Hi pals! lama ngak ngepost yah, hhe. Okay kali ini saya bakalan post tugas saya untuk membuat summary salah satu jurnal international berbahasa inggris. Sebenarnya nggak cuman ngebuat summary sih tapi di buat PPTnya juga, jadi serasa lagi seminar international gitu hahaha. Tapi yang saya post summary nya saja, PPtnya ya buat saya sendiri LOL……
The English Scanning Skills of Bilingual and Monolingual Indonesian Students
Indonesia is one of the most unique country to do a research especially for language researchers because Indonesia provides a vast array of data due its diverse linguistic background. English is probably the most popular foreign language learned in Indonesia (Bake 2001,PP. 111-112) and Indonesian speakers’ positive attitude towards English (Heaney 2005;Siregar 2010). Hence Indonesia belongs to the expanding circle (Kachu 2011,P.155).
Most families in Indonesia use Indonesian or one or several local languages at home, but nowadays the families especially those living in big cities are now learning English and using it and very common for youngsters. Hence, this preliminary reaserch is aimed at finding out the access of Indonesian learners to English and the comparison of the Indonesian bilingual and monolingual students’ performance of the English reading skills, particularly the scanning skills.
Speaking about bilingual, there are so many ideas by many scholars to define this phenomenon. This study adopts the term bilingual as proposed by Groshjean (2010,PP.4,22) that bilinguals are “…those who use two or more languages (or dialects) in their everyday lives”. As a matter of fact, scanning is one of the basic reading skills that can help a reader to choose which text he or she would like to read and searching a specific information in a text.
In this study, the researcher used language attitude research method (Sprechverhalten, language attitude) and used direct method which is questionnaire to research behaviour of the the language of the object. The study took place at school X, a private national school in East Jakarta on October 2 and 9, 2012. In that school, Indonesian is used as the language of instruction where subjects of the research were 43 students of grade 6 with 8 diverse etchnic groups and most of them are in age 11 and 49% were monolingual. There are two parts of the test to know the reading comprehention of the objects. The first part is about short histories of five people’s job and the second part contained a text about the description of Saudi Arabia. All in all, the test required participants to find specific information concerning people’s jobs, and a general description of a country.
The survey reveals the variety of languages used by the subjects within their surroundings. The monolinguals (49%) use only Betawi-Malay (Betawinese-Indonesian) in daily communication with people around them: their nuclear and extended families, friends, and teachers. The bilinguals (51%) comprise speakers of other ethnic languages in addition to the Betawi-Malay. Of the bilinguals 50% speak Batak, 25% Javanese, 10% Mandarin, 5% Nias, Sulawesi and Dutch, respectively with parents, siblings, aunts, uncles, cousins, and other relatives at home or during family gatherings. Another 5 % speak more than two languages: Batak and Sundanese, and Javanese and Manado. It is interesting to note that although the monolinguals stated that they use Indonesian daily, 52% of the pupils use English between 11 to 15 hours a week, 48% between 1 to 5 hours, 19% from 6 to 10 hours, and another 19% for more than 15 hours a week. On the other hand, the bilinguals appeared to have more contact with English compared to their monolingual classmates. On a weekly basis 32% of them used English between 1 to 5 hours, 13% from 6-10 hours, 23% from 11 to 15 hours, and 32% over 15 hours. In general the monolinguals had more frequent contact with English. According to the first test, many of the participants, be they bilinguals or monolonguals made typical mistakes when completing the second and the third colomns, fewer monolinguals (48%) compared to their bilinguals counterparts (59%). In the second part most students made mistakes in finding specific information about “climate”. The result 78% of the bilinguals and 73% of the monolinguals. The test of scanning skills showed that the monolinguals outperformed the bilinguals. The average score of the monolinguals were 74, while the bilinguals 66. However, the monolinguals outperformed the bilinguals in only the first part of the test. Using Indonesian as the only language spoken both at school and at home supports the monolinguals scanning skill acquisition.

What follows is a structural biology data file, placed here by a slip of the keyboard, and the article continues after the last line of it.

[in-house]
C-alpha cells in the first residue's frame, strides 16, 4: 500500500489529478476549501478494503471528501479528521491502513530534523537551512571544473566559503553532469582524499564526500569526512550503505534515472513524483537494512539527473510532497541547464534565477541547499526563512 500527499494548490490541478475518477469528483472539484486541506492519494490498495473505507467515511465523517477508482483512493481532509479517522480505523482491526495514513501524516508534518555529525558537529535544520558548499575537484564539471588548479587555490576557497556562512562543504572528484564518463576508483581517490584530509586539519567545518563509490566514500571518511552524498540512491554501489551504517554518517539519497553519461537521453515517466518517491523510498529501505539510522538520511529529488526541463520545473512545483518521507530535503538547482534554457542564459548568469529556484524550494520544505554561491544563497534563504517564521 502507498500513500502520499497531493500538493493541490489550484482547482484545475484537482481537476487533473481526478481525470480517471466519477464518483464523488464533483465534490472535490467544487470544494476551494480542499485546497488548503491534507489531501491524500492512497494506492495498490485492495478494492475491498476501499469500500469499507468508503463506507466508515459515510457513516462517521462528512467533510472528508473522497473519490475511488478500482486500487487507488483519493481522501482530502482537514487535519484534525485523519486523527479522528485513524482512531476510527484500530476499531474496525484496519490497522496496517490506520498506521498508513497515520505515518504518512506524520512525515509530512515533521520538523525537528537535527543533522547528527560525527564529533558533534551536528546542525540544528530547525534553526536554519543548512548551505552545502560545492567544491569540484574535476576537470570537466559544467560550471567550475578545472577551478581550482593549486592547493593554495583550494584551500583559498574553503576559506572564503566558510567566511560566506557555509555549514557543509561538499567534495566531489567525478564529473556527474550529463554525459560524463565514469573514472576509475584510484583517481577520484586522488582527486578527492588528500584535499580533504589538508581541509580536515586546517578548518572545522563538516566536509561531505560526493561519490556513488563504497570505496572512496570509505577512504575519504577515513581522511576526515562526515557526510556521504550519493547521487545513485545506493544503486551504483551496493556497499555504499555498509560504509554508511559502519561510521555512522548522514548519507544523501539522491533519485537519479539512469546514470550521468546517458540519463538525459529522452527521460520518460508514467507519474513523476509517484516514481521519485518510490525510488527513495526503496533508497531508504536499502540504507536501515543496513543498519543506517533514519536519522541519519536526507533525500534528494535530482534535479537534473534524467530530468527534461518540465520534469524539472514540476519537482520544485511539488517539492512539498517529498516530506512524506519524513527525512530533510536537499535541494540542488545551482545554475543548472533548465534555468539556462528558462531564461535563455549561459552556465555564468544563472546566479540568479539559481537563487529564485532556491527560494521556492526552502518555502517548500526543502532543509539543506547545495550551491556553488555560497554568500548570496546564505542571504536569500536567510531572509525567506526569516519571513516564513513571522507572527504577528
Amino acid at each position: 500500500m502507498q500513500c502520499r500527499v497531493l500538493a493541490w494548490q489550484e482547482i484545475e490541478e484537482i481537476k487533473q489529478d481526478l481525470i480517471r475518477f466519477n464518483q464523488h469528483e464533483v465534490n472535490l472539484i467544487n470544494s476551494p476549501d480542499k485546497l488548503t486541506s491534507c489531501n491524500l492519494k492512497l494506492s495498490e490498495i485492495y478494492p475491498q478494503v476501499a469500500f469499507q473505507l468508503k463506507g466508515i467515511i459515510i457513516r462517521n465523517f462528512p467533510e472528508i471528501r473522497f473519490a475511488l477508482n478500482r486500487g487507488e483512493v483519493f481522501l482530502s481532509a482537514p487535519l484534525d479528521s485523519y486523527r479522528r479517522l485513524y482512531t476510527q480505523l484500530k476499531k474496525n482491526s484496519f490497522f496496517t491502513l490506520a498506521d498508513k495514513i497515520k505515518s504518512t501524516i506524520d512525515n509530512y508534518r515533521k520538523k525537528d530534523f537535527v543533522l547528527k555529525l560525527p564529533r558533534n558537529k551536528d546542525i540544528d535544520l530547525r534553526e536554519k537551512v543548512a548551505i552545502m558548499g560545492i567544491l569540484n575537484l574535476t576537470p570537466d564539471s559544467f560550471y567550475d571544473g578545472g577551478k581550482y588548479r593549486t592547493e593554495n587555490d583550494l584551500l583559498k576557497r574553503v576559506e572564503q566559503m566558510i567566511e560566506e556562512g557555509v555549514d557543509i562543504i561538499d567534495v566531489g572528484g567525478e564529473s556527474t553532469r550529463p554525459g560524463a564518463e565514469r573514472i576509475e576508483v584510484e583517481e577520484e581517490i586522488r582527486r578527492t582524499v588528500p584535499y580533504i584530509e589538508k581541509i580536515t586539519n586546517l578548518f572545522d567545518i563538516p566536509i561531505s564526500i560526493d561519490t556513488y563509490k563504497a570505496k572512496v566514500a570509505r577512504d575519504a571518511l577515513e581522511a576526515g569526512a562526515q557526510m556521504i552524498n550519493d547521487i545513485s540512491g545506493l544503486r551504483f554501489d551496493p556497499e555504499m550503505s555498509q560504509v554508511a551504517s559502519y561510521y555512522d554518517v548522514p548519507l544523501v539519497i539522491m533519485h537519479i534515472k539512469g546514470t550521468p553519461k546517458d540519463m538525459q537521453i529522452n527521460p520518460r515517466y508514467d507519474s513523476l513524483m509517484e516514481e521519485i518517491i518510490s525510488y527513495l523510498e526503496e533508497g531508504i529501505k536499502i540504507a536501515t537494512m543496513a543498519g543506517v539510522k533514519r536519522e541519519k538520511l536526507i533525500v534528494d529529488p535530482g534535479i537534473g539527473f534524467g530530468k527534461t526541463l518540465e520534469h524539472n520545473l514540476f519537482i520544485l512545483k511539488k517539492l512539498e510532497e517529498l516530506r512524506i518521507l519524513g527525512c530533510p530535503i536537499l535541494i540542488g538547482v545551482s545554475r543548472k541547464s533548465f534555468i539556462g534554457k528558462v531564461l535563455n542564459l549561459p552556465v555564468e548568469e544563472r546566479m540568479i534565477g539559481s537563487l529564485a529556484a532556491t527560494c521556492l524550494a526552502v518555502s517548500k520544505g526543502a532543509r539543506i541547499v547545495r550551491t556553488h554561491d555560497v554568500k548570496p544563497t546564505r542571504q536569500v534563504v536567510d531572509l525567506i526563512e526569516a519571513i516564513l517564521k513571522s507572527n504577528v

Indonesian young learners in general are more exposed to English through increasing contact with foreigners from the English speaking countries that the occurrences of code mixing and switching and the desires of learning English at schools and courses are now higher than that in the past. Another crucial factor that should be taken into account in a learning process is the reading habit or culture, which is not highly appreciated in Indonesia. It is in such circumstance was interested to find out whether the increasing access to English has produced important effect for the learning of English reading skills. In this study conducted showed that the monolingual Indonesians had better scores compared to their bilingual counterparts. The test of scanning skills showed that the monolinguals outperformed the bilinguals which indicated that monolingual were better than bilinguals.